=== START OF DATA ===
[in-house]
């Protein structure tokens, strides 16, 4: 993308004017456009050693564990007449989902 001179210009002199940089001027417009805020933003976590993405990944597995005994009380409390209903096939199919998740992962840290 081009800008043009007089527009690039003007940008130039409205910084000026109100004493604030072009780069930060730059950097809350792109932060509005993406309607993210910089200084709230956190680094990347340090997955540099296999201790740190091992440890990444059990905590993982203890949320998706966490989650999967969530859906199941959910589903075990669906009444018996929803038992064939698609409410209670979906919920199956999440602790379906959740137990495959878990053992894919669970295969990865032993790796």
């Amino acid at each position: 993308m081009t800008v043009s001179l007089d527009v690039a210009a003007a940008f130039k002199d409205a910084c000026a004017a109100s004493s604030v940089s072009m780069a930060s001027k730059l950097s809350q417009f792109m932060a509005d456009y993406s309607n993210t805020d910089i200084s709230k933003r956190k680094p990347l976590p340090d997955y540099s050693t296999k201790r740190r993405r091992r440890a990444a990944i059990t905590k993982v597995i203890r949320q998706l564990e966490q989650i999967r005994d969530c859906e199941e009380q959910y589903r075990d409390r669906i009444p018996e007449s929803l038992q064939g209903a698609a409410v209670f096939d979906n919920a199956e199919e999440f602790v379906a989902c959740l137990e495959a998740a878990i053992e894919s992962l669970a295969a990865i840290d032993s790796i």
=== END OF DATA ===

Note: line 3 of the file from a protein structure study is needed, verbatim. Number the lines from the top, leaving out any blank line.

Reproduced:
């Amino acid at each position: 993308m081009t800008v043009s001179l007089d527009v690039a210009a003007a940008f130039k002199d409205a910084c000026a004017a109100s004493s604030v940089s072009m780069a930060s001027k730059l950097s809350q417009f792109m932060a509005d456009y993406s309607n993210t805020d910089i200084s709230k933003r956190k680094p990347l976590p340090d997955y540099s050693t296999k201790r740190r993405r091992r440890a990444a990944i059990t905590k993982v597995i203890r949320q998706l564990e966490q989650i999967r005994d969530c859906e199941e009380q959910y589903r075990d409390r669906i009444p018996e007449s929803l038992q064939g209903a698609a409410v209670f096939d979906n919920a199956e199919e999440f602790v379906a989902c959740l137990e495959a998740a878990i053992e894919s992962l669970a295969a990865i840290d032993s790796i």